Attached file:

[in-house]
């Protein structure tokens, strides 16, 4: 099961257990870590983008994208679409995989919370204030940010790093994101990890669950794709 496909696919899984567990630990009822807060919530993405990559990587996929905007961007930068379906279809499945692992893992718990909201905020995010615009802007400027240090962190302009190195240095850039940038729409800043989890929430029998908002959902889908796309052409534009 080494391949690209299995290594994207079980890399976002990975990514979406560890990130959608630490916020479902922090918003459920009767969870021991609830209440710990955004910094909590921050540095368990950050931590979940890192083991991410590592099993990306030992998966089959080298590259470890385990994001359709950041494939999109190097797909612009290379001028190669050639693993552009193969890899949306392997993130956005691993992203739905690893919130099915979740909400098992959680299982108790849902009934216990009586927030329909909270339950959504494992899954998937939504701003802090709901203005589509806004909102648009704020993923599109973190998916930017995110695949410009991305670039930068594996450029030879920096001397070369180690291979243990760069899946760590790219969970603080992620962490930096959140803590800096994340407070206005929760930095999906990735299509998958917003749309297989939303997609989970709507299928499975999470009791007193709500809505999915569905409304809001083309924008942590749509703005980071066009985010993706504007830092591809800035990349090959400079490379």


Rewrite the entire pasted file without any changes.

[in-house]
């Protein structure tokens, strides 16, 4: 099961257990870590983008994208679409995989919370204030940010790093994101990890669950794709 496909696919899984567990630990009822807060919530993405990559990587996929905007961007930068379906279809499945692992893992718990909201905020995010615009802007400027240090962190302009190195240095850039940038729409800043989890929430029998908002959902889908796309052409534009 080494391949690209299995290594994207079980890399976002990975990514979406560890990130959608630490916020479902922090918003459920009767969870021991609830209440710990955004910094909590921050540095368990950050931590979940890192083991991410590592099993990306030992998966089959080298590259470890385990994001359709950041494939999109190097797909612009290379001028190669050639693993552009193969890899949306392997993130956005691993992203739905690893919130099915979740909400098992959680299982108790849902009934216990009586927030329909909270339950959504494992899954998937939504701003802090709901203005589509806004909102648009704020993923599109973190998916930017995110695949410009991305670039930068594996450029030879920096001397070369180690291979243990760069899946760590790219969970603080992620962490930096959140803590800096994340407070206005929760930095999906990735299509998958917003749309297989939303997609989970709507299928499975999470009791007193709500809505999915569905409304809001083309924008942590749509703005980071066009985010993706504007830092591809800035990349090959400079490379």